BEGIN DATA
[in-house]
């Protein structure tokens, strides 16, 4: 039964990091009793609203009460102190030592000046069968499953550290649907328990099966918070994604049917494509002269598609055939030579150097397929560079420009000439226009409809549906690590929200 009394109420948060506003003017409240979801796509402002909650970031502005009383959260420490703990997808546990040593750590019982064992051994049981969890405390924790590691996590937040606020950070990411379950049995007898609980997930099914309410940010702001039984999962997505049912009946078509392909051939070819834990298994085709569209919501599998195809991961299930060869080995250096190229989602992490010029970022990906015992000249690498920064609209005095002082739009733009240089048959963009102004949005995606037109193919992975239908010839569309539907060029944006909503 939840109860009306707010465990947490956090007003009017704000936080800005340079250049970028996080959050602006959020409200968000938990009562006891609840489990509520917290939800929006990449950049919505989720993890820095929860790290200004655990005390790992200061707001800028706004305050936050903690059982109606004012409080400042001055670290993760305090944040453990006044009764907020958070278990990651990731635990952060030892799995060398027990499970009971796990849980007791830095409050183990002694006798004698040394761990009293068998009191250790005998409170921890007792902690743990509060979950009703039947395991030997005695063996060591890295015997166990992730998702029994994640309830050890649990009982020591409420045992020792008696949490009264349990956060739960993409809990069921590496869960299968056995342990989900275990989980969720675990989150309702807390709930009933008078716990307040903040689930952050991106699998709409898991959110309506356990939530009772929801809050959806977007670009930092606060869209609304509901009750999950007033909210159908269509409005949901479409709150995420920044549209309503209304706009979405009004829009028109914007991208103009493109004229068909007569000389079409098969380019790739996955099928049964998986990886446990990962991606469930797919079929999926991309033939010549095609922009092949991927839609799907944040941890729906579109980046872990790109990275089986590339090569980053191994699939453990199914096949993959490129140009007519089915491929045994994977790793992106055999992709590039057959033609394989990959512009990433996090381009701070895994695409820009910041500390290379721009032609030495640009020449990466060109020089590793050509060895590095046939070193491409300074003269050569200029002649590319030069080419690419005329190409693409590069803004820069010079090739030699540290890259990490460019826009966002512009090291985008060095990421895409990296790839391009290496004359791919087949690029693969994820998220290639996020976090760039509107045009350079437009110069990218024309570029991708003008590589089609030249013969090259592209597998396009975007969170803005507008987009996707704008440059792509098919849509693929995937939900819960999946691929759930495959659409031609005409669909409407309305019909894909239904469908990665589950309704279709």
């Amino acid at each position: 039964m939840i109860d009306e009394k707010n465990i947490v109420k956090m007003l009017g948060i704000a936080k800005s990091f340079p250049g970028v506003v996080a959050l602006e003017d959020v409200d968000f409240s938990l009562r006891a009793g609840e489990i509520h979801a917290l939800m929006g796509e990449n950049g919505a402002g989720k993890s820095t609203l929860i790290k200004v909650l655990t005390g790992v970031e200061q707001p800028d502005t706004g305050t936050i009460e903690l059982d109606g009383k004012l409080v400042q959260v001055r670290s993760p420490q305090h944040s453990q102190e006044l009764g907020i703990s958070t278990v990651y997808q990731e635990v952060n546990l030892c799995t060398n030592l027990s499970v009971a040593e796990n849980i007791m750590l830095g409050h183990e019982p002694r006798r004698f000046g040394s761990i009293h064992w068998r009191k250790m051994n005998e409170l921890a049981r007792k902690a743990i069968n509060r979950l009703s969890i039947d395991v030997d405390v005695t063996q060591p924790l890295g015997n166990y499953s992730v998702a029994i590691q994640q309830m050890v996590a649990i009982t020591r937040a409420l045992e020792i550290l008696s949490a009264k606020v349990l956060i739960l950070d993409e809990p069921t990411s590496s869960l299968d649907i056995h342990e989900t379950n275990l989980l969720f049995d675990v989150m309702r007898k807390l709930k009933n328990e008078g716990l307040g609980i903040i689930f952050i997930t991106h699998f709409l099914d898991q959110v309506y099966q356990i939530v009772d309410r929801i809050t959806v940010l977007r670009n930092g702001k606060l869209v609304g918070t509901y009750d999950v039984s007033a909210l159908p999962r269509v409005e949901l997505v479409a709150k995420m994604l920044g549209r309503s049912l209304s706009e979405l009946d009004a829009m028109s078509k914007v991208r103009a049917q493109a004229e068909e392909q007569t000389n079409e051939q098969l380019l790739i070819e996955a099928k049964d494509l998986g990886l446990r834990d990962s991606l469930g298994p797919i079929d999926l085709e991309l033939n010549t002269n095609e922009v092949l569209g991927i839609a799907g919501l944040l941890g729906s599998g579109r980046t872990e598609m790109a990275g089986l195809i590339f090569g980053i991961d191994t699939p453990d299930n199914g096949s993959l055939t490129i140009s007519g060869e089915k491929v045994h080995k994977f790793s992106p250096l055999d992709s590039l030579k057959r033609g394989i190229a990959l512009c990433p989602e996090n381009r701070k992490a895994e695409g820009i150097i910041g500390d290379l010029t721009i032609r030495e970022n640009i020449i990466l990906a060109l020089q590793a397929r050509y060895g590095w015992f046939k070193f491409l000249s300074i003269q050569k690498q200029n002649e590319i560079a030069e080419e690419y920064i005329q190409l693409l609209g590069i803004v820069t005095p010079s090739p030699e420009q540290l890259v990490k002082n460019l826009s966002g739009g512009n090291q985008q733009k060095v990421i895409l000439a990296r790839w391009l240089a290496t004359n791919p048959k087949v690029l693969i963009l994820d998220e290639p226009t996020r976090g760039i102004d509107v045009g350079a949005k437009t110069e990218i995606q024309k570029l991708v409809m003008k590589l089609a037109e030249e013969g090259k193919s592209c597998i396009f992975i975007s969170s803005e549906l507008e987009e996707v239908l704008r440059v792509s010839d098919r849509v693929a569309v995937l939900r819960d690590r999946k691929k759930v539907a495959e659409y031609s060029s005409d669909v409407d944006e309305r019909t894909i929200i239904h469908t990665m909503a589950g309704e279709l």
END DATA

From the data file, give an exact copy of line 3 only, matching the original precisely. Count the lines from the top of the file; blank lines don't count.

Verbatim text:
């Amino acid at each position: 039964m939840i109860d009306e009394k707010n465990i947490v109420k956090m007003l009017g948060i704000a936080k800005s990091f340079p250049g970028v506003v996080a959050l602006e003017d959020v409200d968000f409240s938990l009562r006891a009793g609840e489990i509520h979801a917290l939800m929006g796509e990449n950049g919505a402002g989720k993890s820095t609203l929860i790290k200004v909650l655990t005390g790992v970031e200061q707001p800028d502005t706004g305050t936050i009460e903690l059982d109606g009383k004012l409080v400042q959260v001055r670290s993760p420490q305090h944040s453990q102190e006044l009764g907020i703990s958070t278990v990651y997808q990731e635990v952060n546990l030892c799995t060398n030592l027990s499970v009971a040593e796990n849980i007791m750590l830095g409050h183990e019982p002694r006798r004698f000046g040394s761990i009293h064992w068998r009191k250790m051994n005998e409170l921890a049981r007792k902690a743990i069968n509060r979950l009703s969890i039947d395991v030997d405390v005695t063996q060591p924790l890295g015997n166990y499953s992730v998702a029994i590691q994640q309830m050890v996590a649990i009982t020591r937040a409420l045992e020792i550290l008696s949490a009264k606020v349990l956060i739960l950070d993409e809990p069921t990411s590496s869960l299968d649907i056995h342990e989900t379950n275990l989980l969720f049995d675990v989150m309702r007898k807390l709930k009933n328990e008078g716990l307040g609980i903040i689930f952050i997930t991106h699998f709409l099914d898991q959110v309506y099966q356990i939530v009772d309410r929801i809050t959806v940010l977007r670009n930092g702001k606060l869209v609304g918070t509901y009750d999950v039984s007033a909210l159908p999962r269509v409005e949901l997505v479409a709150k995420m994604l920044g549209r309503s049912l209304s706009e979405l009946d009004a829009m028109s078509k914007v991208r103009a049917q493109a004229e068909e392909q007569t000389n079409e051939q098969l380019l790739i070819e996955a099928k049964d494509l998986g990886l446990r834990d990962s991606l469930g298994p797919i079929d999926l085709e991309l033939n010549t002269n095609e922009v092949l569209g991927i839609a799907g919501l944040l941890g729906s599998g579109r980046t872990e598609m790109a990275g089986l195809i590339f090569g980053i991961d191994t699939p453990d299930n199914g096949s993959l055939t490129i140009s007519g060869e089915k491929v045994h080995k994977f790793s992106p250096l055999d992709s590039l030579k057959r033609g394989i190229a990959l512009c990433p989602e996090n381009r701070k992490a895994e695409g820009i150097i910041g500390d290379l010029t721009i032609r030495e970022n640009i020449i990466l990906a060109l020089q590793a397929r050509y060895g590095w015992f046939k070193f491409l000249s300074i003269q050569k690498q200029n002649e590319i560079a030069e080419e690419y920064i005329q190409l693409l609209g590069i803004v820069t005095p010079s090739p030699e420009q540290l890259v990490k002082n460019l826009s966002g739009g512009n090291q985008q733009k060095v990421i895409l000439a990296r790839w391009l240089a290496t004359n791919p048959k087949v690029l693969i963009l994820d998220e290639p226009t996020r976090g760039i102004d509107v045009g350079a949005k437009t110069e990218i995606q024309k570029l991708v409809m003008k590589l089609a037109e030249e013969g090259k193919s592209c597998i396009f992975i975007s969170s803005e549906l507008e987009e996707v239908l704008r440059v792509s010839d098919r849509v693929a569309v995937l939900r819960d690590r999946k691929k759930v539907a495959e659409y031609s060029s005409d669909v409407d944006e309305r019909t894909i929200i239904h469908t990665m909503a589950g309704e279709l």